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Thursday, 28 November 1935


Senator LECKIE (Victoria) .- I am somewhat amused at the statement of Senator Allan MacDonald that most of the gold produced in Western Australia has been exchanged for goods manufactured in Victoria. Let me put the position from the opposite point of view, and say that Victoria has sent manufactured goods to the value of £180,000,000 to Western Australia and received im return so many ounces of gold. I claim that, as there was a fair exchange of commodities, there is no ground for complaint. It may even be argued that Victoria sent valuable goode to "Western Australia an exchange for a certain weight of metal.


Senator ALLAN MACDONALD (WESTERN AUSTRALIA) - The honorable senator will , admit that gold is a nice metal.


Senator LECKIE - I am also amused at the attitude of the Opposition in advocating greater pensions to persons whom I may describe as State pensioners, while proposing increased taxation of private pensioners, by which term I mean persons who receive dividends from industry. It is strange that a political party should so differentiate between a dividend drawn from industry and a pension provided by the State. I agree with those honorable senators who have pointed out that, if money is taken from industry, or if the amount of money available for investment' in industry, is 'reduced, opportunity to provide employment is lessened. Usually, a business which makes a profit expends some of its surplus in expanding its business, either by installing further plant or by some other development which provides further employment; but if the money is taken by the Government and is paid out as pensions, it is lost to industry.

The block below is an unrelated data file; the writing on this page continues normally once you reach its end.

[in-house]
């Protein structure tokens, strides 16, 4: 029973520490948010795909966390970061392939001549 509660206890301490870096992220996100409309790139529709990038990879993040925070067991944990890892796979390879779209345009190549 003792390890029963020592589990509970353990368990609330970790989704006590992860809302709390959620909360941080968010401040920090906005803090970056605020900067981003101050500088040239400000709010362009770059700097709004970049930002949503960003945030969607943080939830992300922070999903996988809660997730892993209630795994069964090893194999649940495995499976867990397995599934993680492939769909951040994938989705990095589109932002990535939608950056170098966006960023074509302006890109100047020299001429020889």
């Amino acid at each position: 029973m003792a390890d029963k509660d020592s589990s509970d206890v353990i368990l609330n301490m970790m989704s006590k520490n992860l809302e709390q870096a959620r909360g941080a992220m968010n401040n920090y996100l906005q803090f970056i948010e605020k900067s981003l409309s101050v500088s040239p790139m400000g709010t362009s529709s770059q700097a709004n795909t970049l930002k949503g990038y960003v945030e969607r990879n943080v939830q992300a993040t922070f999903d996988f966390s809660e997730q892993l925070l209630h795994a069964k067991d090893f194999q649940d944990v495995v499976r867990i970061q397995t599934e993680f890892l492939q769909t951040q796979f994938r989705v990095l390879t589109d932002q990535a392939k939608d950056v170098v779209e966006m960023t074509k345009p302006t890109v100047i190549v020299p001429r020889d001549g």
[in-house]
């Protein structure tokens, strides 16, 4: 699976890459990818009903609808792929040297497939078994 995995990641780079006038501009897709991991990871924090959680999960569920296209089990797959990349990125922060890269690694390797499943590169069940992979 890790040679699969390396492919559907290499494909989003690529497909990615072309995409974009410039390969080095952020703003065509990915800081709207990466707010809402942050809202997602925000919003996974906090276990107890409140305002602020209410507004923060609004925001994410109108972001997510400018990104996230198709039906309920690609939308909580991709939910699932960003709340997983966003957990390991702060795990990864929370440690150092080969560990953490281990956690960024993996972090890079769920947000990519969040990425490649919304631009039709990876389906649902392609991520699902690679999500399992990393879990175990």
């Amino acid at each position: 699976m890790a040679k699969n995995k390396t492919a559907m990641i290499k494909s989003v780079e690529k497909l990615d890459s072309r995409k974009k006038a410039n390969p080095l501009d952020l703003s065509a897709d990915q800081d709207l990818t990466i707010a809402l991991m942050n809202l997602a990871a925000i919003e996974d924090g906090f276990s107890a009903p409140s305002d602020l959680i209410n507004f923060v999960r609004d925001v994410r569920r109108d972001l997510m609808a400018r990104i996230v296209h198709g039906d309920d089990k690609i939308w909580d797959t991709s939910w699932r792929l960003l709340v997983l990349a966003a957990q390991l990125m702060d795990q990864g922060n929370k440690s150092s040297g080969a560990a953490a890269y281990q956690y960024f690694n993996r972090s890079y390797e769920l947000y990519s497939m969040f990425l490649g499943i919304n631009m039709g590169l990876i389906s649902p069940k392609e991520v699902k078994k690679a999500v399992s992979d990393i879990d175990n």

Senator J V MACDONALD (QUEENSLAND) - Money cannot be lost.


Senator LECKIE - On the contrary, money is the easiest thing in the world to lose. If goods "represent money, then the honorable senator must agree that much money was blown away and lost during the Great War

I regret that the Government has not seen its way to reduce the super tax to a greater extent than is proposed in this bill. It could have done so had it not under-estimated the revenue from Customs. In. view of the increased revenue from that source, lt should be possible still further to reduce taxation, and I hope that as soon ,as possible the iniquitous super tax will be removed, in the interest, not of the rich man who pays it, but of those workers who would find employment were it abolished.







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